EU-Turkey relations at historical low point - European Parliament report

Turkey’s “continuous and growing distancing from European values and standards” has pushed the country’s relationship with the European Union “to a historical low point, having deteriorated to such an extent that it requires both parties to profoundly reassess the current framework of relations,” said the European Parliament (EP) in a draft report.

The draft of the EP’s 2019-2020 Commission Reports on Turkey, published on Wednesday, stated an aim of strengthening relations between Turkish and European societies, combatting prejudice, and “supporting Turkey’s independent civil society in whatever circumstances and framework of relations that the future may bring”.

“The accession process would still be the most powerful tool to exercise normative pressure on the Turkish government and the best framework to sustain the democratic and pro-European aspirations of Turkish society,” it said, stressing that “a purely transactional relationship will hardly contribute to the advancement of Turkey towards a more democratic model”.

The EP is deeply worried about the “disregard by the Turkish judiciary of European Court of Human Rights (ECHR) rulings and the increasing non-compliance of lower courts with the judgments of the Constitutional Court,” it added.

According to the report, despite previous calls by the EP for the formal suspension of accession negotiations with Turkey, the European Council has offered the country a “renewed and broad positive agenda,” to once again try and restore the relations with Europe.

The report mentioned Turkey’s lack of commitment to implementing EU reforms, and expressed deep concern over the backslide of the rule of law and fundamental rights, Turkey’s recent regressive institutional reforms, and the country’s confrontational foreign policy as well as a growing anti-EU narrative.

“No incentive that the EU could offer can ever replace the much-needed political will to build a mature democracy,” it said, adding that the situation in Turkey had “far from improving, deteriorated even further.” The EP “firmly” insisted on the formal suspension of negotiations as suggested in last year’s report, so both sides could assess whether the current framework was functioning, or “explore possible new models for future relations”.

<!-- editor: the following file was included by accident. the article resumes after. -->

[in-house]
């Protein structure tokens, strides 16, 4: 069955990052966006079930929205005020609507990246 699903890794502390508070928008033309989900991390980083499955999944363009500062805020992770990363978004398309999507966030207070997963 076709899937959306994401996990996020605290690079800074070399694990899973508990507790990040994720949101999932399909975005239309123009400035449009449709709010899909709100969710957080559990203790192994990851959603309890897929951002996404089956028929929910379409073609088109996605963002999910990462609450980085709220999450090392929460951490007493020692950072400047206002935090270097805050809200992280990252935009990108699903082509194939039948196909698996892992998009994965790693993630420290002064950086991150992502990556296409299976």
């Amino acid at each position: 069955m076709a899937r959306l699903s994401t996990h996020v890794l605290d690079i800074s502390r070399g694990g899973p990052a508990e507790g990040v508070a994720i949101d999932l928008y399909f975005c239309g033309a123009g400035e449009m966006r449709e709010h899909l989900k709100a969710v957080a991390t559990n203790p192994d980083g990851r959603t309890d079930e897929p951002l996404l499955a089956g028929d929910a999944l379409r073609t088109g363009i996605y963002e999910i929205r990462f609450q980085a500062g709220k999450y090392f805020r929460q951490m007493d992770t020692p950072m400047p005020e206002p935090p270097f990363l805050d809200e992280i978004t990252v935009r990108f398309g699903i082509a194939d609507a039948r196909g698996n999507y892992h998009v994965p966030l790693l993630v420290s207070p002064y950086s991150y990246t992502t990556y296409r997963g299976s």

The EP “regrets the current lack of understanding between the EU and Turkey,” the report said, “but reaffirms its firm conviction that Turkey is a strategic neighbour and ally with which the EU wishes to have the best possible relations”.

The impact of the post-coup state of emergency between 2016 and 2018 continues to be felt on fundamental rights and democracy, according to the report, and the EP “deeply regrets that this repressive form of rule has now become a deliberate, relentless, systematic state policy”.

Such repression extends to “any critical activities,” the report said, citing Kurdish activism and the Gezi protests of 2013, and adding that Turkey’s anti-terror laws were both overly broad, and being abused to implement such policies.

The EP condemned the pressure placed on judges, prosecutors, lawyers and bar associations, while expressing serious concern over arbitrary curtailing of freedom of expression, press freedom and access to information.

The report condemned violence by the Kurdistan Worker’s Party (PKK), which has been on the EU’s terror list for 18 years, while also condemning the continued detention of Selahattin Demirtaş, former co-chair of the pro-Kurdish Peoples’ Democratic Party (HPD), and the “specific and continuous” targeting of the party as opposition parties are pressured, undermining “the proper functioning of a democratic system”.

EP called on Turkey “to release all imprisoned human rights defenders, journalists, lawyers, academics and others” detained on “unsubstantiated charges,” and mentioned philanthropist Osman Kavala by name, as the prominent civil society figure remains behind bars despite an ECHR ruling and his acquittal of several charges against him.

There is a vibrant, plural, engaged and heterogeneous civil society in Turkey still, in spite of the massive political crackdown, and it represents one of the few remaining checks on the Turkish government, the report said.